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ProxyShell Bugs Maybe Exploited, Servers To Be Patched

Microsoft has now issued recommendations for the commonly abused ProxyShell flaws that affect certain on-premises Microsoft Exchange variants.

ProxyShell is a combination of three security vulnerabilities found by Devcore security researcher Orange Tsai (patched in April and May) and used to attack a Microsoft Exchange server during the Pwn2Own 2021 hacking competition:

Although Microsoft fully fixed the ProxyShell issues by May 2021, the CVE IDs for the vulnerabilities were not assigned until July, delaying some organizations with unpatched servers from learning that they still had system vulnerabilities on their networks.

Microsoft Mute About Active Assaults

Security experts and the US Cybersecurity and Infrastructure Security Agency (CISA) have previously advised administrators to fix their Exchange servers in order to protect against continuing assaults that began in early August utilizing ProxyShell vulnerabilities.

Despite earlier warnings of ongoing attacks, Microsoft did not notify customers that their on-premises Exchange servers were under attack until today.

“This past week, security researchers discussed several ProxyShell vulnerabilities, including those which might be exploited on unpatched Exchange servers to deploy ransomware or conduct other post-exploitation activities,” according to The Exchange Team.

“If you have installed the May 2021 security updates or the July 2021 security updates on your Exchange servers, then you are protected from these vulnerabilities. Exchange Online customers are also protected (but must make sure that all hybrid Exchange servers are updated).”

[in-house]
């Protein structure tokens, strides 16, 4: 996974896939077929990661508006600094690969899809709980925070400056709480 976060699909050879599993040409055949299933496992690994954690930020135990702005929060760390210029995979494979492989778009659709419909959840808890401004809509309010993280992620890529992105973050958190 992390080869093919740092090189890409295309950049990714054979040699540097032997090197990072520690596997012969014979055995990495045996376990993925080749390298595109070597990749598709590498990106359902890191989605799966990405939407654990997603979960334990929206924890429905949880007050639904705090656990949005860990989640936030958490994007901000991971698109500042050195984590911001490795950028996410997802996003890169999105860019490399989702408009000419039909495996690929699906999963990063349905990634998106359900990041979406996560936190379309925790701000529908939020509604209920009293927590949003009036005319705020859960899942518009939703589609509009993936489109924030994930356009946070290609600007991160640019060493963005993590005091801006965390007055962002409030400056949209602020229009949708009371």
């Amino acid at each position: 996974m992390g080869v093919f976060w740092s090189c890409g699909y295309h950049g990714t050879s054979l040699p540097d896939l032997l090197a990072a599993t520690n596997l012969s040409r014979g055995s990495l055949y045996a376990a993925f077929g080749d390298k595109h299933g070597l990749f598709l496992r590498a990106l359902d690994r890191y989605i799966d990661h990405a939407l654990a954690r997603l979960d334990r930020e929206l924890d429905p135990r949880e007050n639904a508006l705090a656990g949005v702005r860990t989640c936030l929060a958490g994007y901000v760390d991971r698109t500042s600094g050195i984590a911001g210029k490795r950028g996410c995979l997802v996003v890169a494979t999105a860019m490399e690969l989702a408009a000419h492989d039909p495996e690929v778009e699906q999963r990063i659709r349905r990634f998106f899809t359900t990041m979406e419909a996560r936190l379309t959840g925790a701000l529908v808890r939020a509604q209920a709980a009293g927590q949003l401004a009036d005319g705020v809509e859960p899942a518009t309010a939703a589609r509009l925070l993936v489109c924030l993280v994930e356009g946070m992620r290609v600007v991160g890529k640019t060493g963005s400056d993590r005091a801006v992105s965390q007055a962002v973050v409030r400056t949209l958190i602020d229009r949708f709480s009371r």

To prevent ProxyShell attacks, Microsoft recommends that users install AT LEAST ONE of the required current cumulative updates as well as ALL relevant security patches.

Active Abuse By Multiple Cybercriminals

CISA’s warning on Monday that various threat actors are actively exploiting the ProxyShell vulnerabilities followed a similar one in March advising companies to defend their networks from a wave of attacks.

The March Exchange assaults were coordinated by Chinese state-backed hackers, who targeted tens of thousands of businesses throughout the world with vulnerabilities targeting four zero-day Exchange flaws known as ProxyLogon.

After security researchers and threat actors replicated a viable exploit, attackers are currently scanning for and attacking Microsoft Exchange servers using the ProxyShell vulnerabilities, just as they did in March.

As ProxyShell payloads deployed on Exchange servers were initially innocuous, attackers are increasingly employing LockFile ransomware payloads deployed through Windows domains exploited by Windows PetitPotam vulnerabilities.

To give you a sense of the scope of the problem, security firm Huntress Labs recently reported that by Friday last week, it had discovered more than 140 web shells launched by attackers on over 1,900 hacked Microsoft Exchange servers.

Shodan also monitors tens of thousands of Exchange servers that are vulnerable to ProxyShell assaults, the majority of which are situated in the United States and Germany.

Until Microsoft issues, more instructions on safeguarding and identifying exposed servers against abuse, security researcher Kevin Beaumont’s blog article has extensive information on how to identify unpatched Exchange servers and detect exploitation attempts.



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